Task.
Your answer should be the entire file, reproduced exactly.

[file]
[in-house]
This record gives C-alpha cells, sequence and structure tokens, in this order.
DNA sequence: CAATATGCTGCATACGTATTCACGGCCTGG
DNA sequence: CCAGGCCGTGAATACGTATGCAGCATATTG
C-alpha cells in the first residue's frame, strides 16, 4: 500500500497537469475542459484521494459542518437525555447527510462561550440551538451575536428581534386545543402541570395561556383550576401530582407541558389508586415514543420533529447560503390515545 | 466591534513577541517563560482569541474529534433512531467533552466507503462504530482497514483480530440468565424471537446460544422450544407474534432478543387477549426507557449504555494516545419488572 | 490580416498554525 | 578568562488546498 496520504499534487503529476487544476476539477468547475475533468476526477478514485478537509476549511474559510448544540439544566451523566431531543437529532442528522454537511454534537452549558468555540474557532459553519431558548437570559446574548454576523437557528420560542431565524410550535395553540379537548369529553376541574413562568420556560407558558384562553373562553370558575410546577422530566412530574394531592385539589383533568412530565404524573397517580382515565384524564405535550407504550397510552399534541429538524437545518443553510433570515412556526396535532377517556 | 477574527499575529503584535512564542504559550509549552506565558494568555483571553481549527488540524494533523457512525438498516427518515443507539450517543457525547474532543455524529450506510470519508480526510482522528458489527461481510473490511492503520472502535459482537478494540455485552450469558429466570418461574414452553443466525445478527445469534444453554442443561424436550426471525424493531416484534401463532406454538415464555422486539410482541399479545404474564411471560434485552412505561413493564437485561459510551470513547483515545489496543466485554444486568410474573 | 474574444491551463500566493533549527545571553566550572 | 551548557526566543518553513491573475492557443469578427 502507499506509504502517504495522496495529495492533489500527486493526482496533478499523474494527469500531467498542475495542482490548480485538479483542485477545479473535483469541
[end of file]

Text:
[in-house]
This record gives C-alpha cells, sequence and structure tokens, in this order.
DNA sequence: CAATATGCTGCATACGTATTCACGGCCTGG
DNA sequence: CCAGGCCGTGAATACGTATGCAGCATATTG
C-alpha cells in the first residue's frame, strides 16, 4: 500500500497537469475542459484521494459542518437525555447527510462561550440551538451575536428581534386545543402541570395561556383550576401530582407541558389508586415514543420533529447560503390515545 | 466591534513577541517563560482569541474529534433512531467533552466507503462504530482497514483480530440468565424471537446460544422450544407474534432478543387477549426507557449504555494516545419488572 | 490580416498554525 | 578568562488546498 496520504499534487503529476487544476476539477468547475475533468476526477478514485478537509476549511474559510448544540439544566451523566431531543437529532442528522454537511454534537452549558468555540474557532459553519431558548437570559446574548454576523437557528420560542431565524410550535395553540379537548369529553376541574413562568420556560407558558384562553373562553370558575410546577422530566412530574394531592385539589383533568412530565404524573397517580382515565384524564405535550407504550397510552399534541429538524437545518443553510433570515412556526396535532377517556 | 477574527499575529503584535512564542504559550509549552506565558494568555483571553481549527488540524494533523457512525438498516427518515443507539450517543457525547474532543455524529450506510470519508480526510482522528458489527461481510473490511492503520472502535459482537478494540455485552450469558429466570418461574414452553443466525445478527445469534444453554442443561424436550426471525424493531416484534401463532406454538415464555422486539410482541399479545404474564411471560434485552412505561413493564437485561459510551470513547483515545489496543466485554444486568410474573 | 474574444491551463500566493533549527545571553566550572 | 551548557526566543518553513491573475492557443469578427 502507499506509504502517504495522496495529495492533489500527486493526482496533478499523474494527469500531467498542475495542482490548480485538479483542485477545479473535483469541